5 Online Financial Calculators to Power Your Personal Finances



Are you wondering how much money you can save if you refinance student loans? How many years you have to keep saving to retire comfortably? Should you rent or buy?

Sure, you could take pen to paper or punch some numbers into a calculator in order to figure out how long it would take you to do these things. But for most of us, time is a precious commodity that we’d rather not waste on such manual tasks.

Thankfully, there are a lot of great online financial calculators available to help with these important financial decisions. Here is a quick summary of five tools that can power your personal finance prowess.

Student Loan Calculator
There are plenty of student loan calculators out there that will estimate your monthly payment and total interest cost, but if you want to take it a step further, use SoFi’s Student Loan Repayment Calculator to see how refinancing student loans could affect your bottom line. Simply enter your current student debt information (loan amount, APR and term), then adjust the rate to see how your monthly payment and total savings amount would be impacted by refinancing at a lower rate.

Retirement Calculator
It’s almost impossible for one online retirement calculator to take into account all the variables that retirement planning requires. One single calculator can’t possibly factor all of them in. But a calculator can still be useful to give you a general idea of how much money you should be saving and how big your retirement nest egg could grow.

AARP’s online Retirement Calculator asks for information about your age, income, current savings and lifestyle expectations in retirement (will you need more, less or the same amount of money as you now spend). The calculator shows you how much you’re likely to accumulate and changes you can make, like working longer or saving more, that can improve the outcome.

Budgeting Calculator
Making a budget – and sticking to it – is one of the most important steps on the road to financial success. The Home Budget Calculator from Bankrate allows you to enter a comprehensive list of your monthly expenditures, giving you a more complete picture of where you’re money is going.

Loan Pay-off Calculator
Use this Loan Pay-off Calculator from Money magazine to figure out how long it will take you to completely pay off debt. This is a great tool to see the impact of increasing your monthly payments or lowering your interest rate, which can keep you motivated in your debt pay-off goals.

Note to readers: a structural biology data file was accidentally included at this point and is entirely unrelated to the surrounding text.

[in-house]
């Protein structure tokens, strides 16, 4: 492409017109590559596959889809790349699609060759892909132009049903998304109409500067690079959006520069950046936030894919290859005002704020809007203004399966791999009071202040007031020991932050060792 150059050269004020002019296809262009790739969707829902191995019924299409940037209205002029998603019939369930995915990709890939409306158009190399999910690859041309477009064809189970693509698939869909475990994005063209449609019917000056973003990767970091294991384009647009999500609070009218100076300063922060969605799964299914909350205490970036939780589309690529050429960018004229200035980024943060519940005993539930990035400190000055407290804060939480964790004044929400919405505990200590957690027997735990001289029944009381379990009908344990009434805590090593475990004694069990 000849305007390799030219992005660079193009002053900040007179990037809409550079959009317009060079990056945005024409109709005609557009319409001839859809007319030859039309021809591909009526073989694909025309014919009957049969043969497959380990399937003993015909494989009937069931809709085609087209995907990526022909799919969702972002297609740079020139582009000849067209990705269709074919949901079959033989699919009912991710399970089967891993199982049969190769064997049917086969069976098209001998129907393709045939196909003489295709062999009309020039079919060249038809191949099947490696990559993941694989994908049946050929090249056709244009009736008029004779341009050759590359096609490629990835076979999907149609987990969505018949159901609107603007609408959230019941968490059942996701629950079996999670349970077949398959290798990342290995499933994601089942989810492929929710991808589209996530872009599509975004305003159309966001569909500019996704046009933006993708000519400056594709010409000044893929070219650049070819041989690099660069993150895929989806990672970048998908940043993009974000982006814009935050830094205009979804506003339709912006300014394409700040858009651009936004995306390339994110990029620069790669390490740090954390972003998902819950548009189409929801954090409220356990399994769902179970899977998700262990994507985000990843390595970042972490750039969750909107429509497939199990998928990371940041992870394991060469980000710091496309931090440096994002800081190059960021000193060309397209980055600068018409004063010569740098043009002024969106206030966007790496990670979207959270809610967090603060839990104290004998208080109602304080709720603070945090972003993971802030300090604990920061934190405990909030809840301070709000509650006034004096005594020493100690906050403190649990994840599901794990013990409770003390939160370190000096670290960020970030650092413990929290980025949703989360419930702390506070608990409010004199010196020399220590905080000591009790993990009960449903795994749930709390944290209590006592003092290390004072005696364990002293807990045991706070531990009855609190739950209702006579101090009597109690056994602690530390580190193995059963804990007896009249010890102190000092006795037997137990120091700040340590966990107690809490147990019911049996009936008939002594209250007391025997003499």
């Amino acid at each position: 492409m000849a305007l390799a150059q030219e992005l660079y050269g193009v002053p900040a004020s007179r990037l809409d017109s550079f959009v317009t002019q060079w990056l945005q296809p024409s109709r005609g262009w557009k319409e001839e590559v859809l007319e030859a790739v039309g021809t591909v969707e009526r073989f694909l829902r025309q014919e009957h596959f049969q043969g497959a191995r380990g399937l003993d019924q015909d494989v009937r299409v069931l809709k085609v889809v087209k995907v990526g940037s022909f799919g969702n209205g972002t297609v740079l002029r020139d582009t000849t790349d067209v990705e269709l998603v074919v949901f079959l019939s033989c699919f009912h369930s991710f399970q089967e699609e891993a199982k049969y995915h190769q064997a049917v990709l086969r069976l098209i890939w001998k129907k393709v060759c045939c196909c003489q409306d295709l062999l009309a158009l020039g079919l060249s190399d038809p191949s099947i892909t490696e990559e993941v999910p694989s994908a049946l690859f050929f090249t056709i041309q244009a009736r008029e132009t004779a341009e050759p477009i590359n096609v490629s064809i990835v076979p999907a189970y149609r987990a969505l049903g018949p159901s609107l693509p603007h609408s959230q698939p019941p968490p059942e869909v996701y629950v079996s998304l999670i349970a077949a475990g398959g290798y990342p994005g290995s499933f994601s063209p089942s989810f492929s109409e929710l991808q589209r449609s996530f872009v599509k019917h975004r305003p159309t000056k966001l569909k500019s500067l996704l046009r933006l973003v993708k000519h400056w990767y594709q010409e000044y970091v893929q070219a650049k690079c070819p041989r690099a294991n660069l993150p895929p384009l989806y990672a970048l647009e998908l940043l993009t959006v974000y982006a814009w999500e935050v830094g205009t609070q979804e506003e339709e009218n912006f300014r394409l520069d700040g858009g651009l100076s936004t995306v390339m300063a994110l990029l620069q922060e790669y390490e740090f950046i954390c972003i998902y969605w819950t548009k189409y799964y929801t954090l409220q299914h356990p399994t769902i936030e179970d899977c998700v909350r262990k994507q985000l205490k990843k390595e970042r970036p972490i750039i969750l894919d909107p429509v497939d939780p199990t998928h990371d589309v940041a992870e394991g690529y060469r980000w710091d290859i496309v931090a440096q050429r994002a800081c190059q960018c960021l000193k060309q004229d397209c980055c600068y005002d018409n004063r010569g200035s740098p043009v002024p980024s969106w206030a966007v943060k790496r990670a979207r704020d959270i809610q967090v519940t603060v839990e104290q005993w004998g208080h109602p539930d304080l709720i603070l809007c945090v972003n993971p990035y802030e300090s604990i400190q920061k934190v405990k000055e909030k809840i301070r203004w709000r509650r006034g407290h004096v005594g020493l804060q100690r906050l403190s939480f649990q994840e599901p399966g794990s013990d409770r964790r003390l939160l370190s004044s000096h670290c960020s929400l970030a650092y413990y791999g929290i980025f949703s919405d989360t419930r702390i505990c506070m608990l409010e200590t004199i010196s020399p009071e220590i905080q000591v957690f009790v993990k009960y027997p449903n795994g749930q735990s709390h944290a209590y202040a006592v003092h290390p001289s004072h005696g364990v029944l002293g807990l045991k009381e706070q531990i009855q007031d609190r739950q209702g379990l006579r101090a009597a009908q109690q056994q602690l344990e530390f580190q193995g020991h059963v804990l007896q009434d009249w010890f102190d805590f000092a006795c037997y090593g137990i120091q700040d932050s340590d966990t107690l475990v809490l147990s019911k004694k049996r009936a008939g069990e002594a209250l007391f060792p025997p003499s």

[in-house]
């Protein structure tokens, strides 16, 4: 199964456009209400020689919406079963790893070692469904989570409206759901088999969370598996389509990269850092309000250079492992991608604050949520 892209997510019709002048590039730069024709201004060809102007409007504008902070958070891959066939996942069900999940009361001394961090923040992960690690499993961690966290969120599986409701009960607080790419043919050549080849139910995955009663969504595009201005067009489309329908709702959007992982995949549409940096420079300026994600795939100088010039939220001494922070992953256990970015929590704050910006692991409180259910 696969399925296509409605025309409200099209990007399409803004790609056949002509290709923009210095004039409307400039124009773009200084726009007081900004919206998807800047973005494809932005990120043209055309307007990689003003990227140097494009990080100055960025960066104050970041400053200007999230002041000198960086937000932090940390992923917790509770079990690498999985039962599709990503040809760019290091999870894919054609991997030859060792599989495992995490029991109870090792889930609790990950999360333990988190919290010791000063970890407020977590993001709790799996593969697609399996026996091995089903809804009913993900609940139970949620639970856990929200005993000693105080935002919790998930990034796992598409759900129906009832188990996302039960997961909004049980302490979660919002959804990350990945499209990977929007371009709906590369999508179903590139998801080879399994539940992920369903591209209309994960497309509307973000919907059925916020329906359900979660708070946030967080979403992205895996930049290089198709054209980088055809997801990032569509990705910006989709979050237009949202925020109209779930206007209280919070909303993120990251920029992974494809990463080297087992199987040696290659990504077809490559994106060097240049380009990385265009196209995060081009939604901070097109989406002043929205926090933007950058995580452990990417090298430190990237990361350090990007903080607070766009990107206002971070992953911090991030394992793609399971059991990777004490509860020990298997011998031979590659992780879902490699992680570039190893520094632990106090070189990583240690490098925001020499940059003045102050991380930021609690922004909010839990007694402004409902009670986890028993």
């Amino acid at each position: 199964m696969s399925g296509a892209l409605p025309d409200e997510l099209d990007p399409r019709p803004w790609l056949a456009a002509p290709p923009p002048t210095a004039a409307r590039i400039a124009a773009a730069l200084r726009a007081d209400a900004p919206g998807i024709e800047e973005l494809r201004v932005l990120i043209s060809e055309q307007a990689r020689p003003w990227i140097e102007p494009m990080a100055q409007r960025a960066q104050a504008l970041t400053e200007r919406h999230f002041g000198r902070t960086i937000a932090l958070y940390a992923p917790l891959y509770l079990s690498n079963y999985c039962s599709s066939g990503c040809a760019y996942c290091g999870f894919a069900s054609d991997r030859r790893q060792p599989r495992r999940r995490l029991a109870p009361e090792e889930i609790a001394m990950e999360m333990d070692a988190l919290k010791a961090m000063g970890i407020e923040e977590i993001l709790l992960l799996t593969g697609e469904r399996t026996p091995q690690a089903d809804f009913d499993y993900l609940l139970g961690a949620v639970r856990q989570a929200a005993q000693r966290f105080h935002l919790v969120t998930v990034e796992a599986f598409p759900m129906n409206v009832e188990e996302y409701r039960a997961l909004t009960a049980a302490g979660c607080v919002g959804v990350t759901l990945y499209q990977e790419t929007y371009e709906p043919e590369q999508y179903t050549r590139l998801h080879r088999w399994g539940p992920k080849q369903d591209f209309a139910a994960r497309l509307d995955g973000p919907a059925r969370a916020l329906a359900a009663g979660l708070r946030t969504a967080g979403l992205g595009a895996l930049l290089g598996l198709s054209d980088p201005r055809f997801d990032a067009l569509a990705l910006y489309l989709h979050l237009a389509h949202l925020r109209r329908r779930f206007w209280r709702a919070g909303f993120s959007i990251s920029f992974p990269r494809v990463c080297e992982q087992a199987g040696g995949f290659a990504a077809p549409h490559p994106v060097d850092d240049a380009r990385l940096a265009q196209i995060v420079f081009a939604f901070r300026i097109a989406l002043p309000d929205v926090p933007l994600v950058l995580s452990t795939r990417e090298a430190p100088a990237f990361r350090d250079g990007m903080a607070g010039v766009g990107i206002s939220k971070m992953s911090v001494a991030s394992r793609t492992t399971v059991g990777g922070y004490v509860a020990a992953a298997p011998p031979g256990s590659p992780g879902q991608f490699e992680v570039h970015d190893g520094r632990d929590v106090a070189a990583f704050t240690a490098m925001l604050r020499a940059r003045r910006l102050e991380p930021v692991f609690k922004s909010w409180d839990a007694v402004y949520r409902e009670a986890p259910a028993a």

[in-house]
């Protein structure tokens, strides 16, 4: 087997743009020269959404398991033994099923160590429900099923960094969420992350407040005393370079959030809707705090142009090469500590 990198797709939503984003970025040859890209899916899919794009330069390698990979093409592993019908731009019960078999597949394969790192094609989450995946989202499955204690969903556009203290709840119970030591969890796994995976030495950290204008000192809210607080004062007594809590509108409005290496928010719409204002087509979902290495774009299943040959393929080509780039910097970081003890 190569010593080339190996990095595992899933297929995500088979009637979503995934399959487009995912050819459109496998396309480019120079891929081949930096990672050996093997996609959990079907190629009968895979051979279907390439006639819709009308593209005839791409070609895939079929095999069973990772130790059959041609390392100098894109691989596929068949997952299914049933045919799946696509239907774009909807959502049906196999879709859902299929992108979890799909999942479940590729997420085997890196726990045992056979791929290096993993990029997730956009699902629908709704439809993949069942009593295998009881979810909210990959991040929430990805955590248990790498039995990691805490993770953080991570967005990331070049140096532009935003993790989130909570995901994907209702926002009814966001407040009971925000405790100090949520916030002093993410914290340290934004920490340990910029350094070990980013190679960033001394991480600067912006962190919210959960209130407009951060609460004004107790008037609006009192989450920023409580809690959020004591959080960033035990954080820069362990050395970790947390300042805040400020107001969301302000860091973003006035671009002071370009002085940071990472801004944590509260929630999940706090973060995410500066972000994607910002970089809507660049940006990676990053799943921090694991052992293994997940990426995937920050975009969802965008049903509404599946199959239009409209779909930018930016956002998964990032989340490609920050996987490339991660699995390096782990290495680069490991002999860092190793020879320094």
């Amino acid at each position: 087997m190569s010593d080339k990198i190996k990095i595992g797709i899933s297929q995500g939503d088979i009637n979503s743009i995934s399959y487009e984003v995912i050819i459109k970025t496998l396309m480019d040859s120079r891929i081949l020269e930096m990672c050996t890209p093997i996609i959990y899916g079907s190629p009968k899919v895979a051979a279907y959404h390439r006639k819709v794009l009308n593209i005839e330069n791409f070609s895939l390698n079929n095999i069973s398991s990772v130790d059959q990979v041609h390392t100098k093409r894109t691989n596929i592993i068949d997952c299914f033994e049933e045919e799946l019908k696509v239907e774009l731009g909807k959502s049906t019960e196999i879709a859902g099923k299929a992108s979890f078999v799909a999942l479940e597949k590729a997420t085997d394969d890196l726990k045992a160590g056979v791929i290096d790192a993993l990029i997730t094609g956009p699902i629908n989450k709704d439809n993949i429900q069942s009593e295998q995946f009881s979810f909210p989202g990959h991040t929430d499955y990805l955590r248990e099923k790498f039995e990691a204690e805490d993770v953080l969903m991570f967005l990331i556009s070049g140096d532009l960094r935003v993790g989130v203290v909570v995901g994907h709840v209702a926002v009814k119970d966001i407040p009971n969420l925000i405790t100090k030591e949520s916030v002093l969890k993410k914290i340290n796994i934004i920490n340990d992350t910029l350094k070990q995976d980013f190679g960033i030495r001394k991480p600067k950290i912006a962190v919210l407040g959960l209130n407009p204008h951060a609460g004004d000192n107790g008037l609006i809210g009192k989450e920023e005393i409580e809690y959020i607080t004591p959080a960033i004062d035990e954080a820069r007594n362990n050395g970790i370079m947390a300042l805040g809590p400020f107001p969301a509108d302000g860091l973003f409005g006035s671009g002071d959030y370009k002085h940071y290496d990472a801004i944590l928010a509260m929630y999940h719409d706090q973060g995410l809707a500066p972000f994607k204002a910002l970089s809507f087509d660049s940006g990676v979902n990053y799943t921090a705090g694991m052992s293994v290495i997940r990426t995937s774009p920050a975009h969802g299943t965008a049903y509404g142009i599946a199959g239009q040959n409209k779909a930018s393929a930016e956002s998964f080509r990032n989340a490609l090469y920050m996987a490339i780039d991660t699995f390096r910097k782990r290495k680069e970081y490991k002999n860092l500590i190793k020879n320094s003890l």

Also, use the loan pay-off calculator to see how long it would take you to pay off your credit card if you just make minimum payments. Spoiler alert: a long time.

Rent or Buy Calculator
Use this handy Rent or Buy Calculator from the New York Times to decide when to, you guessed it, rent or buy a home. The calculator allows you to enter the price of the home you’re considering, interest rates, property taxes and other factors. After inputting all the variables, it will tell you at what monthly cost renting actually makes more sense.

The calculator also asks you to estimate maintenance costs of homeownership, something many fail to factor in when deciding whether to rent or buy.

 

Did I miss any great online financial calculators out there? I’d love to know about them – please leave a comment below with your favorite tool.


ABOUT Christina Kramlich Christina Kramlich is Senior Director of SoFi and runs operations for SoFi Wealth, the new wealth management initiative within SoFi. Christina holds a BA in History from Columbia College in NY and an MBA from The JL Kellogg School of Business at Northwestern University.


3 thoughts on “5 Online Financial Calculators to Power Your Personal Finances

  1. Robert Sterbal says:

    Do you have forums to discuss budgeting? Other than the online calculator, how do you help people with the complexities of budgeting?

    • Hi Robert!
      Thanks for the feedback, it’s very helpful for us to hear what’s of interest to you. Right now we don’t have any forums beyond our blog posts and calculators, but we’re always striving to improve our educational materials and create ways for members to share and learn from each other. Check back soon — as we begin to launch our wealth management services we’ll have more resources available here on the site and by phone with our advisors.

  2. Robert Sterbal says:

    I guess I’m looking for resources for the middle 80% of the system, rather than the ones that would benefit from wealth management.

    For the people who do want to discuss wealth management I strongly recommend the bogleheads: https://www.bogleheads.org/wiki/Getting_started

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